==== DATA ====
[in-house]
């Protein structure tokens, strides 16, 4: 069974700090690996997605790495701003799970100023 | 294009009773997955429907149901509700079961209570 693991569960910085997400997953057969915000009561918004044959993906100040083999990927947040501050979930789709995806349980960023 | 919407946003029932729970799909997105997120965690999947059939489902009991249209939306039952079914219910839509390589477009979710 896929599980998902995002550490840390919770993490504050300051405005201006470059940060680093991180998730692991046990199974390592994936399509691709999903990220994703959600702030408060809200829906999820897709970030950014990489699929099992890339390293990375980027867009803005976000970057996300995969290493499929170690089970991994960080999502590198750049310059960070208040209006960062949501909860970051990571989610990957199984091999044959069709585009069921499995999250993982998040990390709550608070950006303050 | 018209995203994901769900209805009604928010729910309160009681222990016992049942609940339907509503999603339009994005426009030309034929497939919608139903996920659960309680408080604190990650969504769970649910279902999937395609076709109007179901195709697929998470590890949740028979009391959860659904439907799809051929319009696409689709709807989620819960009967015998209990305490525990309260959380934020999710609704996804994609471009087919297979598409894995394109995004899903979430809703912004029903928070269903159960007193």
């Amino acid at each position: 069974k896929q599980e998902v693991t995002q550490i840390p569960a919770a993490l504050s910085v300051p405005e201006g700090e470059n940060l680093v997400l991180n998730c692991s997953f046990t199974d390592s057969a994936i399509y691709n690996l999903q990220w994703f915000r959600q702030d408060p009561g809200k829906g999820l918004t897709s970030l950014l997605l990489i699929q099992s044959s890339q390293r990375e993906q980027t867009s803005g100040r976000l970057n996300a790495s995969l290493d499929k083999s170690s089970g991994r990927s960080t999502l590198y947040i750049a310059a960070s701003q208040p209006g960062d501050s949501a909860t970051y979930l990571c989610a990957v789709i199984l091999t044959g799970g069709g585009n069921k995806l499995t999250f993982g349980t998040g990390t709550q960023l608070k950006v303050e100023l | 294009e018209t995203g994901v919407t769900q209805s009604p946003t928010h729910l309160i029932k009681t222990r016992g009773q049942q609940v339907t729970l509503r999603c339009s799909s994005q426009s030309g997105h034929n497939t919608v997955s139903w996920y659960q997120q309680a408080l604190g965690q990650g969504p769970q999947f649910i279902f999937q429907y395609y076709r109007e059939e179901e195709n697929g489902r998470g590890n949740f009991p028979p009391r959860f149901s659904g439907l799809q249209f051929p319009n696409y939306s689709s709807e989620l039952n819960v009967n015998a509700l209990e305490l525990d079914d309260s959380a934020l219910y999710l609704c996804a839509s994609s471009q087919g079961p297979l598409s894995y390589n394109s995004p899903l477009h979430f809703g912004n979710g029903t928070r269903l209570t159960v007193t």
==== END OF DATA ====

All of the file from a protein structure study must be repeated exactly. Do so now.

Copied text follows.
[in-house]
């Protein structure tokens, strides 16, 4: 069974700090690996997605790495701003799970100023 | 294009009773997955429907149901509700079961209570 693991569960910085997400997953057969915000009561918004044959993906100040083999990927947040501050979930789709995806349980960023 | 919407946003029932729970799909997105997120965690999947059939489902009991249209939306039952079914219910839509390589477009979710 896929599980998902995002550490840390919770993490504050300051405005201006470059940060680093991180998730692991046990199974390592994936399509691709999903990220994703959600702030408060809200829906999820897709970030950014990489699929099992890339390293990375980027867009803005976000970057996300995969290493499929170690089970991994960080999502590198750049310059960070208040209006960062949501909860970051990571989610990957199984091999044959069709585009069921499995999250993982998040990390709550608070950006303050 | 018209995203994901769900209805009604928010729910309160009681222990016992049942609940339907509503999603339009994005426009030309034929497939919608139903996920659960309680408080604190990650969504769970649910279902999937395609076709109007179901195709697929998470590890949740028979009391959860659904439907799809051929319009696409689709709807989620819960009967015998209990305490525990309260959380934020999710609704996804994609471009087919297979598409894995394109995004899903979430809703912004029903928070269903159960007193």
């Amino acid at each position: 069974k896929q599980e998902v693991t995002q550490i840390p569960a919770a993490l504050s910085v300051p405005e201006g700090e470059n940060l680093v997400l991180n998730c692991s997953f046990t199974d390592s057969a994936i399509y691709n690996l999903q990220w994703f915000r959600q702030d408060p009561g809200k829906g999820l918004t897709s970030l950014l997605l990489i699929q099992s044959s890339q390293r990375e993906q980027t867009s803005g100040r976000l970057n996300a790495s995969l290493d499929k083999s170690s089970g991994r990927s960080t999502l590198y947040i750049a310059a960070s701003q208040p209006g960062d501050s949501a909860t970051y979930l990571c989610a990957v789709i199984l091999t044959g799970g069709g585009n069921k995806l499995t999250f993982g349980t998040g990390t709550q960023l608070k950006v303050e100023l | 294009e018209t995203g994901v919407t769900q209805s009604p946003t928010h729910l309160i029932k009681t222990r016992g009773q049942q609940v339907t729970l509503r999603c339009s799909s994005q426009s030309g997105h034929n497939t919608v997955s139903w996920y659960q997120q309680a408080l604190g965690q990650g969504p769970q999947f649910i279902f999937q429907y395609y076709r109007e059939e179901e195709n697929g489902r998470g590890n949740f009991p028979p009391r959860f149901s659904g439907l799809q249209f051929p319009n696409y939306s689709s709807e989620l039952n819960v009967n015998a509700l209990e305490l525990d079914d309260s959380a934020l219910y999710l609704c996804a839509s994609s471009q087919g079961p297979l598409s894995y390589n394109s995004p899903l477009h979430f809703g912004n979710g029903t928070r269903l209570t159960v007193t």